Elevated Temperature Screening   |   Shop Instruments   |   Consulting Services   |   Elevated Body Temperature FAQs   |   Elevated Body Temperature White Paper

1. What is an elevated body temperature (EBT)?

An adult’s body temperature will typically range between 97.5 to 97.9 degrees Fahrenheit and vary throughout the day, though 99°F is still considered normal. Temperatures measuring higher than 100.4°F are considered an elevated body temperature or a fever.

2. Can EBT only be detected with a thermometer?

Thermometers accurately measure body temperature, but there are also non-contact screening tools, such as telethermographic systems, available to identify the surface temperature of skin. Telethermographic systems are also known as thermal imaging systems or thermal imaging cameras. They can serve as effective tools during initial temperature-screening assessments.

3. Does an EBT mean the screened individual has a fever?

If an elevated body temperature is detected using a thermal imaging device, the person’s temperature will need to be taken with a clinical thermometer to verify they do have a fever.

4. How does thermal imaging detect an elevated skin temperature?

Thermal imaging systems come with an infrared thermal camera and may have a temperature reference source. The cameras detect infrared radiation on the skin using sensors, compare it to a control group of temperatures, and convert it to a temperature reading. They also provide an image of body heat patterns on the skin.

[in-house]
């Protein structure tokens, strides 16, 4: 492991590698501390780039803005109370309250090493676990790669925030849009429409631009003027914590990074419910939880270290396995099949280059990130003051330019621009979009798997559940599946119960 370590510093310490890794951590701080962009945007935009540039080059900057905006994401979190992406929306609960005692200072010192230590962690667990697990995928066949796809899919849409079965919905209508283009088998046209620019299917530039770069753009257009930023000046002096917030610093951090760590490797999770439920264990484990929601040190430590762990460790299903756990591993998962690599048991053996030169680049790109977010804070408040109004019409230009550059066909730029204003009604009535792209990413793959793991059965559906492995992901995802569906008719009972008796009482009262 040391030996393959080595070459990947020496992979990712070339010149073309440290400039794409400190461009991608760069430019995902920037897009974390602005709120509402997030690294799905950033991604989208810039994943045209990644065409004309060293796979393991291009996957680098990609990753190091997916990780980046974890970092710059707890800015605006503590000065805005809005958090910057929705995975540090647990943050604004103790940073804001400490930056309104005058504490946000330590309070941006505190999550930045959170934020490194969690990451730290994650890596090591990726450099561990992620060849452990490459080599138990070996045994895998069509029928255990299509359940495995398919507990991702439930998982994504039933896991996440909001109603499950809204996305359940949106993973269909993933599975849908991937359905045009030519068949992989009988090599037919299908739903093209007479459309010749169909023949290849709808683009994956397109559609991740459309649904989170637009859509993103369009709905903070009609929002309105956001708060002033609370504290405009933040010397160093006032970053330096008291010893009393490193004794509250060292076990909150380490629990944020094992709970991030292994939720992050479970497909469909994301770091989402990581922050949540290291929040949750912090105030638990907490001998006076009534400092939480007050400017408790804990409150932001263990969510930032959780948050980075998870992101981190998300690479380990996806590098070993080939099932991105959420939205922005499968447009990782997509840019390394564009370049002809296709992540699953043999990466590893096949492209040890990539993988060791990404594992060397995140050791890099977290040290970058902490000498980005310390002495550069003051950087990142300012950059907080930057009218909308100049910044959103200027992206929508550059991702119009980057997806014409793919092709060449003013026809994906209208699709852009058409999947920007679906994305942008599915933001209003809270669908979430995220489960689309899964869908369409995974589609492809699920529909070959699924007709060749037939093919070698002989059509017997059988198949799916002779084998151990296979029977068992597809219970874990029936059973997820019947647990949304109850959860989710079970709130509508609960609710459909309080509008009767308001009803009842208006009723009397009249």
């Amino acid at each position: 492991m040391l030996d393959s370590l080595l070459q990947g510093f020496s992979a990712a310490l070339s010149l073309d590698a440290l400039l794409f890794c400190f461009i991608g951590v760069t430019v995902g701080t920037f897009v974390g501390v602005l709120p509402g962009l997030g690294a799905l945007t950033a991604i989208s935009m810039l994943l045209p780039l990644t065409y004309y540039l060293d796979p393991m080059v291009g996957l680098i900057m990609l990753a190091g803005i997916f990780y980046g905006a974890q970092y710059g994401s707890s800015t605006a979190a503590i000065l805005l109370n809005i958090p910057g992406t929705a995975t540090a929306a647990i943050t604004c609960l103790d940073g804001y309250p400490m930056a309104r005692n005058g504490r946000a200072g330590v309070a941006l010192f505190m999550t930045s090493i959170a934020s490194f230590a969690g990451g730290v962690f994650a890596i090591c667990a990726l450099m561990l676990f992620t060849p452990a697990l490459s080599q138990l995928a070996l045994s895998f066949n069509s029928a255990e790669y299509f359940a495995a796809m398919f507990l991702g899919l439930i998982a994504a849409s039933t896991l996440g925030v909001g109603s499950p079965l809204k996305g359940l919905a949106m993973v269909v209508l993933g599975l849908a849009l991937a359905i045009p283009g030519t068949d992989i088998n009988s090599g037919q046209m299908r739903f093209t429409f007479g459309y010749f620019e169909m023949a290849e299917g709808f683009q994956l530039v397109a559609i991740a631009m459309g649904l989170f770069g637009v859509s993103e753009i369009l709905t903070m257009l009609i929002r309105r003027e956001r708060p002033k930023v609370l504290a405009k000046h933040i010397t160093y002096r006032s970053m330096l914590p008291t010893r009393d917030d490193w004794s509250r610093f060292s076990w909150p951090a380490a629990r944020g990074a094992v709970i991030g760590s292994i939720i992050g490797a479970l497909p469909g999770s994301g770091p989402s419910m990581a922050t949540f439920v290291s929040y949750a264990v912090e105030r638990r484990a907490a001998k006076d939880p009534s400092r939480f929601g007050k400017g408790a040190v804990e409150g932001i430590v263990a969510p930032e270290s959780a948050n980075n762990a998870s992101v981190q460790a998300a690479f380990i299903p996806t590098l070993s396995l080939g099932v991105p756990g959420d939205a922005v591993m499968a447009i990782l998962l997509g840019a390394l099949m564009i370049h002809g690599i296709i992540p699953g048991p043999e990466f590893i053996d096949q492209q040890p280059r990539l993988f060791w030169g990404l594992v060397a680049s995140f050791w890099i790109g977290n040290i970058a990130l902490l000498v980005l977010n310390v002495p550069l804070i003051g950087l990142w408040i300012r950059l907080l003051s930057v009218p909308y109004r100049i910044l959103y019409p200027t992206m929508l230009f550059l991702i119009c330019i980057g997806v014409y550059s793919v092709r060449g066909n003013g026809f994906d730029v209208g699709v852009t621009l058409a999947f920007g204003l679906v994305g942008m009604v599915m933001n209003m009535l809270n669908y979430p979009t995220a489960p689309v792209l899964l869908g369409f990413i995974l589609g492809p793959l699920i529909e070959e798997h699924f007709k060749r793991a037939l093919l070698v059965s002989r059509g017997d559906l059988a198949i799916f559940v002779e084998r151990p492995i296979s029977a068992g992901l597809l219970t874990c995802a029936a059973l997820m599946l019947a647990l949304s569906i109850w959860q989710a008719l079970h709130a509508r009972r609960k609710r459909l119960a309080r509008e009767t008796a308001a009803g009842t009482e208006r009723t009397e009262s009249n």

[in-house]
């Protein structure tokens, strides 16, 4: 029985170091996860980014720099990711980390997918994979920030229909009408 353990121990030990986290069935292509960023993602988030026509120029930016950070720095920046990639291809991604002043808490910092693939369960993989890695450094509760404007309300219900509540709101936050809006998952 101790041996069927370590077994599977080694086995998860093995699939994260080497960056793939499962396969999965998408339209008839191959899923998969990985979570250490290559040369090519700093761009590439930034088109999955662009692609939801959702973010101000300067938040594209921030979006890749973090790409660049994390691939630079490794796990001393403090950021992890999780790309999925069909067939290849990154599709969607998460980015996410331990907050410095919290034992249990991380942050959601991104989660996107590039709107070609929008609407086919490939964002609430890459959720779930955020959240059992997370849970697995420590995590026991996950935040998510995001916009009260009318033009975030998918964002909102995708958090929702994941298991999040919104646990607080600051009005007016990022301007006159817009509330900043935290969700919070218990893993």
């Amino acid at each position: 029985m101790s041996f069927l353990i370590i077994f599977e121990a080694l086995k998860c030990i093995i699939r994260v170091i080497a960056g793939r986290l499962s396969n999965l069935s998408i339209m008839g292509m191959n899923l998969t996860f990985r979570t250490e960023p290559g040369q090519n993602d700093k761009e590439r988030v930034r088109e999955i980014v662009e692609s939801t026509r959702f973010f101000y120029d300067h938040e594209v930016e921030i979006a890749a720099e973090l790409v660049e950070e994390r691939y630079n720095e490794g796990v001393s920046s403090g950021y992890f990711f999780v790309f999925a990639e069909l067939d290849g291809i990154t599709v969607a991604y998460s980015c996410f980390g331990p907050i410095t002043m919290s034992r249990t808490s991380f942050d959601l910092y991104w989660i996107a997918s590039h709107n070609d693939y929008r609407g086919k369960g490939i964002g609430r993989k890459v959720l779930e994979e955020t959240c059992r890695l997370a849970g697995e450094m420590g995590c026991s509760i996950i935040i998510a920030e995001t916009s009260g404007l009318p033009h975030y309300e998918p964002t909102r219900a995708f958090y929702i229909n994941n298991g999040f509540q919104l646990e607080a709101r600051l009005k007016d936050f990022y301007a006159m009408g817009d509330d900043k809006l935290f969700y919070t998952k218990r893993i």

5. What role does an elevated skin temperature have in identifying those with COVID-19?

Coronavirus Disease 2019 (COVID-19) has highlighted the need for accurate temperature screenings, especially within high-traffic settings, such as businesses, factories, and grocery stores. Screening for an elevated skin temperature is an initial defense against potential health risks, including COVID-19. Fever is a common symptom of COVID-19, usually appearing 2-14 days after exposure to the virus. However, it’s important to remember:

  • A fever does not necessarily indicate COVID-19.
  • A person with COVID-19 may not have symptoms or an elevated body temperature.
  • When thermal imaging detects elevated body temperatures, these reading should be verified through additional methods, such as by using a non-contact or contact thermometer.